By: Alex Pace and Colby Boozer
Property taxes per square foot on office buildings continue to increase across the state of Texas. In the four major metros, increases were found from 2020 to 2021 throughout Dallas-Fort Worth, Austin, and San Antonio, with Houston being the lone exception. While property values and the subsequent taxes are rising, tax rates in these markets are decreasing. This can be attributed to new legislation (SB-2) passed in 2019 capping Independent School District City and County year-over-year revenue increases.
When further analyzing the market data, we find that A-Class office properties are driving the rise in taxes. Appraisal Districts throughout Texas attributed a bigger impact from COVID-19 on B-Class office properties, leading to lower taxes in 2021 for this subset of product. Invoke anticipates Texas property tax rates to continue to decrease year-over-year and A-Class office properties to continue to realize assessment increases in 2022.
Dallas-Fort Worth property taxes increased for A-Class office properties, while B-Class slightly decreased. Dallas-Fort Worth has a diversified office tenant market, which have allowed assessments to remain stable during COVID-19.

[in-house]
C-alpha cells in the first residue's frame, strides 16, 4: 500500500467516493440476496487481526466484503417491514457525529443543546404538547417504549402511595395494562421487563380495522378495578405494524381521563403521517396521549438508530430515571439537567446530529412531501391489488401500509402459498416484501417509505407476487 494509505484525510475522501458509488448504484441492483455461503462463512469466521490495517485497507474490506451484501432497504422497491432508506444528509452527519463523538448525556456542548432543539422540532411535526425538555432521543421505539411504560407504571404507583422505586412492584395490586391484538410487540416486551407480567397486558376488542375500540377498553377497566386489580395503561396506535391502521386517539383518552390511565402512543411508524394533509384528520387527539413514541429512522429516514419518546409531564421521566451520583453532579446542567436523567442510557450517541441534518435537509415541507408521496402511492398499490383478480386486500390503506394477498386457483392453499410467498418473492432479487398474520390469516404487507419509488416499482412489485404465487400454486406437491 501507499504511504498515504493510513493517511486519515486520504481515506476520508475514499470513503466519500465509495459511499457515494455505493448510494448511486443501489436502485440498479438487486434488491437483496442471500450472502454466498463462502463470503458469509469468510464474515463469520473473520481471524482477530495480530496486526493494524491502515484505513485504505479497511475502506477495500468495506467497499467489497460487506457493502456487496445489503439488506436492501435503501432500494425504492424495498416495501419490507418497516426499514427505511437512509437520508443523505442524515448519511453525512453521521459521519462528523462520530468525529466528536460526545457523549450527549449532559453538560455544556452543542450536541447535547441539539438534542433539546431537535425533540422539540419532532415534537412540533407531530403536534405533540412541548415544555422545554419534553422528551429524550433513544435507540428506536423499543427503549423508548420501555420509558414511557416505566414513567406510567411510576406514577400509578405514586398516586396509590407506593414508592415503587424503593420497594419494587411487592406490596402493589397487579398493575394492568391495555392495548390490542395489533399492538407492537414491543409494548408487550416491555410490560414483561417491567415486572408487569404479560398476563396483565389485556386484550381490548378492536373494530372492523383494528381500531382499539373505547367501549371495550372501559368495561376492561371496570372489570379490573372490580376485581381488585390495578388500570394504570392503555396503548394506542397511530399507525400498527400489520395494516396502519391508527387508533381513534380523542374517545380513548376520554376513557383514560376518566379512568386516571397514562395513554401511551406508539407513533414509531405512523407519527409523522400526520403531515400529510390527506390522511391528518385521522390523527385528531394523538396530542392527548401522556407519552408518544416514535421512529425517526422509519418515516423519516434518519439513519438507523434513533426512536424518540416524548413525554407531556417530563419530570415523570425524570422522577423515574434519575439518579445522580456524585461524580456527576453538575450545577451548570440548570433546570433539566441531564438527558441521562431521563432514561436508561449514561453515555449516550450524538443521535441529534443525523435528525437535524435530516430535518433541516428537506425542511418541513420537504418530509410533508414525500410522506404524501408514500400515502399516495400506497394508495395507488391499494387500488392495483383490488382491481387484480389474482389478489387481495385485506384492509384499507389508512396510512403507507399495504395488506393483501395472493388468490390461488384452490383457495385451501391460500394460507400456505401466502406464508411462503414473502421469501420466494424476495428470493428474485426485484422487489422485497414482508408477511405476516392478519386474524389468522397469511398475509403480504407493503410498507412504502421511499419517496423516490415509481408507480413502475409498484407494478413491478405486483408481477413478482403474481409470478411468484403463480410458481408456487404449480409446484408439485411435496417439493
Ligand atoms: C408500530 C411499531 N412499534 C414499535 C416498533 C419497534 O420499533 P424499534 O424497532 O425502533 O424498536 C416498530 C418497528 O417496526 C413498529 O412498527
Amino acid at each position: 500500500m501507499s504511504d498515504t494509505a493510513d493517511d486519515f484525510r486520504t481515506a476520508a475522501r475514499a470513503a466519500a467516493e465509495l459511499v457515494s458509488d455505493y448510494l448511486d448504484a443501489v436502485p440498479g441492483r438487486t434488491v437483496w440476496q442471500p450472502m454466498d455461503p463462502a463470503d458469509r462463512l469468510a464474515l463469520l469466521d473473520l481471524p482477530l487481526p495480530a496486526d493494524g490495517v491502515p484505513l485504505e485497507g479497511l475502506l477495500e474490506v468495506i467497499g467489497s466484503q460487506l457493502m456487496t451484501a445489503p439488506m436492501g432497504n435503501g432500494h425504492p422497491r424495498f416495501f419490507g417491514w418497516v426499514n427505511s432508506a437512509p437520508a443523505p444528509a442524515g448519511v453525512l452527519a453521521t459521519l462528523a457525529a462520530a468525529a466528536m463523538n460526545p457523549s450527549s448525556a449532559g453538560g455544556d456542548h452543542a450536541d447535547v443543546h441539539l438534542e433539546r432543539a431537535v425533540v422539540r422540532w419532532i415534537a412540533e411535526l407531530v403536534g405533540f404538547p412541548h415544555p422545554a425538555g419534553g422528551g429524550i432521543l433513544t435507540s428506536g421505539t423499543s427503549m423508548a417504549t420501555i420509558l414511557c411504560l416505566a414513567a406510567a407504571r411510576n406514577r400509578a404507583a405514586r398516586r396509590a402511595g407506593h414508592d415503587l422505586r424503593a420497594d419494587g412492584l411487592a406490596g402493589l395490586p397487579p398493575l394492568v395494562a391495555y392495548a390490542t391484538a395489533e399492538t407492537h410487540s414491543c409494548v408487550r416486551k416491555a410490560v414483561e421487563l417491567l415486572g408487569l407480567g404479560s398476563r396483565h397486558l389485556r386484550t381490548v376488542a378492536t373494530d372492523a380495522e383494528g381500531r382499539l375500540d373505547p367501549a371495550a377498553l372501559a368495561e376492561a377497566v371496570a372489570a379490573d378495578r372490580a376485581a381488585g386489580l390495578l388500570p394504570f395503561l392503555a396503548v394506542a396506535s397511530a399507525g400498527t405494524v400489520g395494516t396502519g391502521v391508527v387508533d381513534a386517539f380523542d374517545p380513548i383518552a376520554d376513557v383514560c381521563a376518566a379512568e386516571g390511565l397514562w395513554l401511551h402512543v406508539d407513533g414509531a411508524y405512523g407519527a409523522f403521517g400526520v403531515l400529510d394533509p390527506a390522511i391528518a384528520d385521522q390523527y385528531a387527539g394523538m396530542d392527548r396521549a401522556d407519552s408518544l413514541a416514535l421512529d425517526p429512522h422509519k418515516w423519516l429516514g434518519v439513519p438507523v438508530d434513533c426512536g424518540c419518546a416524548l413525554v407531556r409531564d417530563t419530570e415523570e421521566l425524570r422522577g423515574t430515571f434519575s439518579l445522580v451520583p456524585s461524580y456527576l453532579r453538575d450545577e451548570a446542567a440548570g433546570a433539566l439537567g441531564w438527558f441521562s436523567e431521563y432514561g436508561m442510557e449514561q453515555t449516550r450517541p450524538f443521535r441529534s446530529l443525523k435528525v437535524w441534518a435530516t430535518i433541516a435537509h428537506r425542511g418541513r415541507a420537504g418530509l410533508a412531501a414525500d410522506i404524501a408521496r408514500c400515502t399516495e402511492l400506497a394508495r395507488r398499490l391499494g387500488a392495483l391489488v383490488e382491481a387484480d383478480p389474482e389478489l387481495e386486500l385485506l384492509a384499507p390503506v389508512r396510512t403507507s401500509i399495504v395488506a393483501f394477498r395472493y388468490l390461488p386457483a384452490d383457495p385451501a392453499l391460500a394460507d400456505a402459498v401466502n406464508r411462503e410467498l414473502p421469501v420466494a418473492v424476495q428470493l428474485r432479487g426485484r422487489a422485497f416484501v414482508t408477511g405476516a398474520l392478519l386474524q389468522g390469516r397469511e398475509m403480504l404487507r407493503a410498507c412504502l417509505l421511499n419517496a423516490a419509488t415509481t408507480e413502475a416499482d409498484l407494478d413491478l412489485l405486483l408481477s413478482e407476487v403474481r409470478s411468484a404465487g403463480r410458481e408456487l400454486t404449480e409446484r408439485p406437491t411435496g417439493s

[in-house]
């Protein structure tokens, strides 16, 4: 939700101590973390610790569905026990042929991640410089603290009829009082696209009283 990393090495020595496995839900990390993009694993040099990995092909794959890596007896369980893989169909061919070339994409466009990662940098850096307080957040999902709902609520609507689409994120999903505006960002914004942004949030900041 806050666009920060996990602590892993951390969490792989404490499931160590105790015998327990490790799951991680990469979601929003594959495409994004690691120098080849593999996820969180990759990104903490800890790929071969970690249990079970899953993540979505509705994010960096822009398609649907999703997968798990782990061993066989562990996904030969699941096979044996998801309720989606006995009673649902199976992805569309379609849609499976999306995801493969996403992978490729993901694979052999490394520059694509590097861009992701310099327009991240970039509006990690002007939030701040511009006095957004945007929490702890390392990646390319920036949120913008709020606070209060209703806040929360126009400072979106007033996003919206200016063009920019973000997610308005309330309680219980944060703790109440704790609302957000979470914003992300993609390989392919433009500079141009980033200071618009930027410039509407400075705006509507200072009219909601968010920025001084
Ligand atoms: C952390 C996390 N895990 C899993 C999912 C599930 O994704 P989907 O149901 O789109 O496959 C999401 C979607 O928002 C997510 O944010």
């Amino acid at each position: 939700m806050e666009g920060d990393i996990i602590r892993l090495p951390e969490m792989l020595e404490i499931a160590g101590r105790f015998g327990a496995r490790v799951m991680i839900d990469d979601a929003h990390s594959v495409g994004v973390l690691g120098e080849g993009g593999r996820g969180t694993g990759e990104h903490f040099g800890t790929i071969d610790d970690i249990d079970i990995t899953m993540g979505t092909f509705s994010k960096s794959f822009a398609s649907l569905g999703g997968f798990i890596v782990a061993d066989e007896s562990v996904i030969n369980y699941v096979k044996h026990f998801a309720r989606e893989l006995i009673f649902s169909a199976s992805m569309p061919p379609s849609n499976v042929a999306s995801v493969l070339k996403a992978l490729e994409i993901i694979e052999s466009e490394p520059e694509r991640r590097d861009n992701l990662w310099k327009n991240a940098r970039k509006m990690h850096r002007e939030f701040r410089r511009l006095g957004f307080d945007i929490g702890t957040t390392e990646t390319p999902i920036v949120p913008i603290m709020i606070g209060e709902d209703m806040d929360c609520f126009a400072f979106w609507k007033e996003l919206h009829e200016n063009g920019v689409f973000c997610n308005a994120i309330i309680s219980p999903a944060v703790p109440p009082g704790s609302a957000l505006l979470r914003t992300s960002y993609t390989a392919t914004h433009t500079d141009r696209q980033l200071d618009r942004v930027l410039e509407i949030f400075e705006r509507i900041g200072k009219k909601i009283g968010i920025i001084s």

Houston was the only Texas Metro to see a decrease in property taxes for office buildings. This can, in part, be credited to a tenant market heavily laden with Oil and Gas companies, a sector that was hit particularly hard by COVID-19.
The rise in Austin’s A-class office market can be attributed to the many tech companies continuing to flock to the city for office space. These companies occupy large office leases at high rates. However, Austin’s B-Class market struggled. B-Class office properties were particularly hurt with expiring leases and companies/government agencies electing not to renew leases while Texas legislation was out off session.
San Antonio’s A-Class office market saw the largest increase in taxes of any market. This large increase was due to an aggressive reassessment by the Bexar County Appraisal District and a tax rate that saw the smallest drop of the four Texas metros.
The data used for this report is based upon property data from Appraisal Districts and local taxing entities. All property values were pulled in December 2021. The submarkets and building class are based upon CoStar’s defined submarket boundaries and classifications.